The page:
“Aggie! Step on it for God’s sake!”
“It’s this car! This stupid car!” Aggie shouted back. They were put-putting along the main road in one of Sylvia’s antique cars and the blasted thing barely tipped over at twenty-five miles per hour.
Still, the little tin can had cost her a fortune. Sylvia scowled and clutched her sunglasses as the wind threatened to snatch them off her face. “We wouldn’t be in this thing,” she shouted back to Aggie as they zipped, or puttered, through the open air, “if you hadn’t driven Priscilla into a damn mailbox!”
“I told you, Eduardo was driving!” Aggie had a death grip on the giant wheel. She looked the same way she did when she piloted the boat around the marina. “Why are we going to the diner?” she shouted.
“It’s a restaurant.” Sylvia waved gaily to a farmer on his tractor. So charming, she thought with gritted teeth, and tried to ignore the way the idiot country boy shook his head at her.
“Oh, for heaven’s sake!” Sylvia screamed back and this time, the pain shot through her head at the same time a gale-force wind took her amber sunglasses. “Stop! STOP!”
Aggie wrenched the wheel to the right and the little red toy shot off the road and into the dirt, which clouded up around them. Sylvia seized her throat with her slim hands and gagged. “My god, are you trying to kill us?”
Aggie was breathing heavily and as the dust settled, she started to laugh. Sylvia stared at her. “What is wrong with you? We could’ve been killed!”
“We were going five miles a hour,” Aggie gasped out, laughing. “We couldn’t even kill a gopher at that speed.”
Sylvia shook her head and adjusted the scarf that was barely keeping her head on her neck. “You’ve lost it, Agatha. You’ve completely lost it. Well, I hope you can get yourself together long enough to go back and find my sunglasses!”
That shut her up. Aggie sighed. “I told you not to wear them in the convertible. This happens every time.”
“Yes, well,” Sylvia smiled sweetly. “You’re always so good at finding them. Hurry up, will you?” She nudged her maid off the death trap and back towards the field where her amber babies had skittered off like a diamond-encrusted tumbleweed.
“First, you say we’re in a hurry to get to the diner,” Aggie muttered. “And now we’re making pit stops.”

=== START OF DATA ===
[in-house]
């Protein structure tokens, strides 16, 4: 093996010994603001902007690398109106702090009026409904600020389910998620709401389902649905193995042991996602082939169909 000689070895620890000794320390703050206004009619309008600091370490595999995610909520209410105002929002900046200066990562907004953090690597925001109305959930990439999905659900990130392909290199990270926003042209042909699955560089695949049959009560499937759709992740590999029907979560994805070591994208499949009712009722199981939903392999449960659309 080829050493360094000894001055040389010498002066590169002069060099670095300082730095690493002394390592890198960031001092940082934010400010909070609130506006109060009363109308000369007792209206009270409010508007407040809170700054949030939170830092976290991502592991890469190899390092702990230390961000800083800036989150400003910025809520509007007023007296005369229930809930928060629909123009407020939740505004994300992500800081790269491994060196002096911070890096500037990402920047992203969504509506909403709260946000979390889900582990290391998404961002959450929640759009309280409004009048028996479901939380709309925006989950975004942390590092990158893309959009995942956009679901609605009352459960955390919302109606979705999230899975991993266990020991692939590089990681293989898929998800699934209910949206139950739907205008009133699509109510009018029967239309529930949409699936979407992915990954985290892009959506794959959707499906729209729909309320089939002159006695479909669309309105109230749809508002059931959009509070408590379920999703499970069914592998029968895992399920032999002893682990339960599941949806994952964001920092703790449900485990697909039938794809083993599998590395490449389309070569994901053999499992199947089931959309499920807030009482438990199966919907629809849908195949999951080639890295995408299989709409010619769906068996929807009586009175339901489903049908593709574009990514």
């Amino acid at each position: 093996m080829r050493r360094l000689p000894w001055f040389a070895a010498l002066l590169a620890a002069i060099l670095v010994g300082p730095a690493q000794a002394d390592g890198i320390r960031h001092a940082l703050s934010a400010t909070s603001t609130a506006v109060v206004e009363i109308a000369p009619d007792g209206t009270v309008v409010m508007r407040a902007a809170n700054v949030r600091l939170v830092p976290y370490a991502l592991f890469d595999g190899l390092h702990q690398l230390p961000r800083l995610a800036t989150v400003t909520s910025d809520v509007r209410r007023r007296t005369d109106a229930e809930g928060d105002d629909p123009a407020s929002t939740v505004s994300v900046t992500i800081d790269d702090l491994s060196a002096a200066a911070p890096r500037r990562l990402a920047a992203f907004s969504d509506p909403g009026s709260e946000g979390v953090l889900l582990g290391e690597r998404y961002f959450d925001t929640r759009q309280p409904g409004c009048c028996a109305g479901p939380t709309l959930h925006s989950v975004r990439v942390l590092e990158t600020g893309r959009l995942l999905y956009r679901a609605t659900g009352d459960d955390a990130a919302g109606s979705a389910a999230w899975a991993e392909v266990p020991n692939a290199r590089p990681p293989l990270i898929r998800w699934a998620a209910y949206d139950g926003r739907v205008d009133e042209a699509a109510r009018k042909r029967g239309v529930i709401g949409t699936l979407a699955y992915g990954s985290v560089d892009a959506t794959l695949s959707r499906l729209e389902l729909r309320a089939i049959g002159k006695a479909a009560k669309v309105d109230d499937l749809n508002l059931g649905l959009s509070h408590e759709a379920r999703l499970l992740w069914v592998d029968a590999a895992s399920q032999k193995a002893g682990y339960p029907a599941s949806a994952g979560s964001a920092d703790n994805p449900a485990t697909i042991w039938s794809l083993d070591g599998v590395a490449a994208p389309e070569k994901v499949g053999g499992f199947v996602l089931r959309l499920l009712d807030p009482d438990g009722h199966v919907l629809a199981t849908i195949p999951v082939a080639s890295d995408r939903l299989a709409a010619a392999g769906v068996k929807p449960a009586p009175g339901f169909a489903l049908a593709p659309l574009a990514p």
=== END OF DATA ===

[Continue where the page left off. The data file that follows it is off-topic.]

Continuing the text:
“It’s a restaurant, you old bag,” Sylvia leaned back in the leather upholstered chair and sighed. It had rained that morning. The air was still damp and smelled like manure and wet grass. Her slacks were already prickled with mud from the road. Sylvia groaned over the linen, though it was slight when compared to her current predicaments.
Like her sunglasses. And the child that had suddenly appeared. The child with her last name.
The one she’d tried so hard to forget.
Nicole has left me.
I know- this is devastating. Ok, ok. So, look, she went to visit her family in Pennsylvania. And clean out the family barn she intends to get married in. And cook things with her mother and send me photos. Ok, so it’s not devastating. But it’s sad, you guys. We no longer work together! She got a new job! It’s the end of an era. A very short era. One that involved chocolate.
Still, we mustn’t fret or be dramatic. We must soldier on! And we must tackle that summer zucchini harvest! That little army of zucchs has been slowly mobilizing in your backyard, hearty and weather-resistant little bastards. They need to be stopped before they take over the whole house! We will not stop fighting! Never!
But first, we eat!
Grilled Zucchini with Parmesan
From Nicole: We used zucchini from our garden. You slice them up and then lightly coat them with olive oil mixture. Mixture is: some olive oil, crushed garlic, garlic powder, & Italian seasoning. Then you just place them on the grill & grill for about 5 min a side. Then sprinkle Parmesan cheese over them as soon as you take them off the grill and then eat. Delicious!